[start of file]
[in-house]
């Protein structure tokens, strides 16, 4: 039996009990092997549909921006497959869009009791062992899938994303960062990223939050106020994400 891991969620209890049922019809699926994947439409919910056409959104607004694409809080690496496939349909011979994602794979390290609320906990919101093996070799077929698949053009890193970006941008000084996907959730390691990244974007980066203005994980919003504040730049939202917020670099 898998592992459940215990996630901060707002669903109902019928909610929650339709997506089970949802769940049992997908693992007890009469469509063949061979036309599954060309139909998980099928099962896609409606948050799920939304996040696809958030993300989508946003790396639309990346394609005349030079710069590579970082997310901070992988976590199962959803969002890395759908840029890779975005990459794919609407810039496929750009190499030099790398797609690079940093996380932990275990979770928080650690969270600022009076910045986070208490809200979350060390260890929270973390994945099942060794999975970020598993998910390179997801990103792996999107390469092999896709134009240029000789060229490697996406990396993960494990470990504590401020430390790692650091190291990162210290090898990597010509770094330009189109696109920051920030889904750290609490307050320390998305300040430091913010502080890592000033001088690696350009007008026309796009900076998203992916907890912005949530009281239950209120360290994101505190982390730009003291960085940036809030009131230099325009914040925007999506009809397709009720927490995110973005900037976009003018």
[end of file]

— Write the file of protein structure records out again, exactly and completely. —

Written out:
[in-house]
């Protein structure tokens, strides 16, 4: 039996009990092997549909921006497959869009009791062992899938994303960062990223939050106020994400 891991969620209890049922019809699926994947439409919910056409959104607004694409809080690496496939349909011979994602794979390290609320906990919101093996070799077929698949053009890193970006941008000084996907959730390691990244974007980066203005994980919003504040730049939202917020670099 898998592992459940215990996630901060707002669903109902019928909610929650339709997506089970949802769940049992997908693992007890009469469509063949061979036309599954060309139909998980099928099962896609409606948050799920939304996040696809958030993300989508946003790396639309990346394609005349030079710069590579970082997310901070992988976590199962959803969002890395759908840029890779975005990459794919609407810039496929750009190499030099790398797609690079940093996380932990275990979770928080650690969270600022009076910045986070208490809200979350060390260890929270973390994945099942060794999975970020598993998910390179997801990103792996999107390469092999896709134009240029000789060229490697996406990396993960494990470990504590401020430390790692650091190291990162210290090898990597010509770094330009189109696109920051920030889904750290609490307050320390998305300040430091913010502080890592000033001088690696350009007008026309796009900076998203992916907890912005949530009281239950209120360290994101505190982390730009003291960085940036809030009131230099325009914040925007999506009809397709009720927490995110973005900037976009003018």